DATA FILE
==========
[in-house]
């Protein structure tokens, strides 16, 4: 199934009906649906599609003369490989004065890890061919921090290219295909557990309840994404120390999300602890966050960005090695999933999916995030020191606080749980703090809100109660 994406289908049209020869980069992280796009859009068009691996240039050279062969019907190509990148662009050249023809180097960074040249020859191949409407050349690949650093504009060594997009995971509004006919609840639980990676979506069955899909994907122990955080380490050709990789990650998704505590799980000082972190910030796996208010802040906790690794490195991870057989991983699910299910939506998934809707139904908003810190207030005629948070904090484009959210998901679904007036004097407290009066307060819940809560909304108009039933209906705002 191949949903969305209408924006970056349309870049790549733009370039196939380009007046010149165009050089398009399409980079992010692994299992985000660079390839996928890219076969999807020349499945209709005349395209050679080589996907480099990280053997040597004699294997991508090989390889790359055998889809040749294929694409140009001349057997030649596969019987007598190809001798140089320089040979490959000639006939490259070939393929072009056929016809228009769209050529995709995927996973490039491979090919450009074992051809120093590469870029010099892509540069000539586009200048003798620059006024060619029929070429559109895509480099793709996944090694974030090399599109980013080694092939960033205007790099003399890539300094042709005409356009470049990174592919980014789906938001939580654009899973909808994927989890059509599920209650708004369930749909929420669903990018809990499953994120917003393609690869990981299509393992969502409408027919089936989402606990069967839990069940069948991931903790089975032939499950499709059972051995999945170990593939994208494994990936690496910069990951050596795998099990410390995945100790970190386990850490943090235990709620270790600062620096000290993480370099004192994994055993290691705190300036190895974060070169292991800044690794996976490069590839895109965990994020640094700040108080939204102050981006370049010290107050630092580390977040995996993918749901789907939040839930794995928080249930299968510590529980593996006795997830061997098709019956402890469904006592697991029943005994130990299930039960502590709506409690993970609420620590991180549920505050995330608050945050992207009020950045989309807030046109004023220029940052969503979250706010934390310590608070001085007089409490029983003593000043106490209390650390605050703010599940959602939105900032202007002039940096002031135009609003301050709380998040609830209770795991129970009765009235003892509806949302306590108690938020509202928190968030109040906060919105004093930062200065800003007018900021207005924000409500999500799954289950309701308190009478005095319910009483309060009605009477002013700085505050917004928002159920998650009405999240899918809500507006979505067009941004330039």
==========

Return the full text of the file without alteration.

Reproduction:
[in-house]
């Protein structure tokens, strides 16, 4: 199934009906649906599609003369490989004065890890061919921090290219295909557990309840994404120390999300602890966050960005090695999933999916995030020191606080749980703090809100109660 994406289908049209020869980069992280796009859009068009691996240039050279062969019907190509990148662009050249023809180097960074040249020859191949409407050349690949650093504009060594997009995971509004006919609840639980990676979506069955899909994907122990955080380490050709990789990650998704505590799980000082972190910030796996208010802040906790690794490195991870057989991983699910299910939506998934809707139904908003810190207030005629948070904090484009959210998901679904007036004097407290009066307060819940809560909304108009039933209906705002 191949949903969305209408924006970056349309870049790549733009370039196939380009007046010149165009050089398009399409980079992010692994299992985000660079390839996928890219076969999807020349499945209709005349395209050679080589996907480099990280053997040597004699294997991508090989390889790359055998889809040749294929694409140009001349057997030649596969019987007598190809001798140089320089040979490959000639006939490259070939393929072009056929016809228009769209050529995709995927996973490039491979090919450009074992051809120093590469870029010099892509540069000539586009200048003798620059006024060619029929070429559109895509480099793709996944090694974030090399599109980013080694092939960033205007790099003399890539300094042709005409356009470049990174592919980014789906938001939580654009899973909808994927989890059509599920209650708004369930749909929420669903990018809990499953994120917003393609690869990981299509393992969502409408027919089936989402606990069967839990069940069948991931903790089975032939499950499709059972051995999945170990593939994208494994990936690496910069990951050596795998099990410390995945100790970190386990850490943090235990709620270790600062620096000290993480370099004192994994055993290691705190300036190895974060070169292991800044690794996976490069590839895109965990994020640094700040108080939204102050981006370049010290107050630092580390977040995996993918749901789907939040839930794995928080249930299968510590529980593996006795997830061997098709019956402890469904006592697991029943005994130990299930039960502590709506409690993970609420620590991180549920505050995330608050945050992207009020950045989309807030046109004023220029940052969503979250706010934390310590608070001085007089409490029983003593000043106490209390650390605050703010599940959602939105900032202007002039940096002031135009609003301050709380998040609830209770795991129970009765009235003892509806949302306590108690938020509202928190968030109040906060919105004093930062200065800003007018900021207005924000409500999500799954289950309701308190009478005095319910009483309060009605009477002013700085505050917004928002159920998650009405999240899918809500507006979505067009941004330039």